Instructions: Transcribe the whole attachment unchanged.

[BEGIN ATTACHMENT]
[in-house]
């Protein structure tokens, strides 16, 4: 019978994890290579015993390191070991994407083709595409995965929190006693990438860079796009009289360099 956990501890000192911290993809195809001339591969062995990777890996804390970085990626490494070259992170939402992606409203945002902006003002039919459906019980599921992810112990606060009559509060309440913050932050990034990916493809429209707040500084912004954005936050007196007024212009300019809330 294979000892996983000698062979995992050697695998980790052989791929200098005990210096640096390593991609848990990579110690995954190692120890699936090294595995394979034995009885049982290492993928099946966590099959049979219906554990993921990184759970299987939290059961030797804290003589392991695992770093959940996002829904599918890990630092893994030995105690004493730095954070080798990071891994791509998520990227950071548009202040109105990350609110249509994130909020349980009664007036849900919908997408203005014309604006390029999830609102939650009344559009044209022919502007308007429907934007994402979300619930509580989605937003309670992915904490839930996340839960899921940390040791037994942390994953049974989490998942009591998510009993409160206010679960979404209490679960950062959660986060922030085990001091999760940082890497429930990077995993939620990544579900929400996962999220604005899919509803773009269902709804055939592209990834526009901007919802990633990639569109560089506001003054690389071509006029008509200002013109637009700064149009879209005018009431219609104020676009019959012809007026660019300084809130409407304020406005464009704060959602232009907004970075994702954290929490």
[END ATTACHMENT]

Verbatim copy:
[in-house]
């Protein structure tokens, strides 16, 4: 019978994890290579015993390191070991994407083709595409995965929190006693990438860079796009009289360099 956990501890000192911290993809195809001339591969062995990777890996804390970085990626490494070259992170939402992606409203945002902006003002039919459906019980599921992810112990606060009559509060309440913050932050990034990916493809429209707040500084912004954005936050007196007024212009300019809330 294979000892996983000698062979995992050697695998980790052989791929200098005990210096640096390593991609848990990579110690995954190692120890699936090294595995394979034995009885049982290492993928099946966590099959049979219906554990993921990184759970299987939290059961030797804290003589392991695992770093959940996002829904599918890990630092893994030995105690004493730095954070080798990071891994791509998520990227950071548009202040109105990350609110249509994130909020349980009664007036849900919908997408203005014309604006390029999830609102939650009344559009044209022919502007308007429907934007994402979300619930509580989605937003309670992915904490839930996340839960899921940390040791037994942390994953049974989490998942009591998510009993409160206010679960979404209490679960950062959660986060922030085990001091999760940082890497429930990077995993939620990544579900929400996962999220604005899919509803773009269902709804055939592209990834526009901007919802990633990639569109560089506001003054690389071509006029008509200002013109637009700064149009879209005018009431219609104020676009019959012809007026660019300084809130409407304020406005464009704060959602232009907004970075994702954290929490």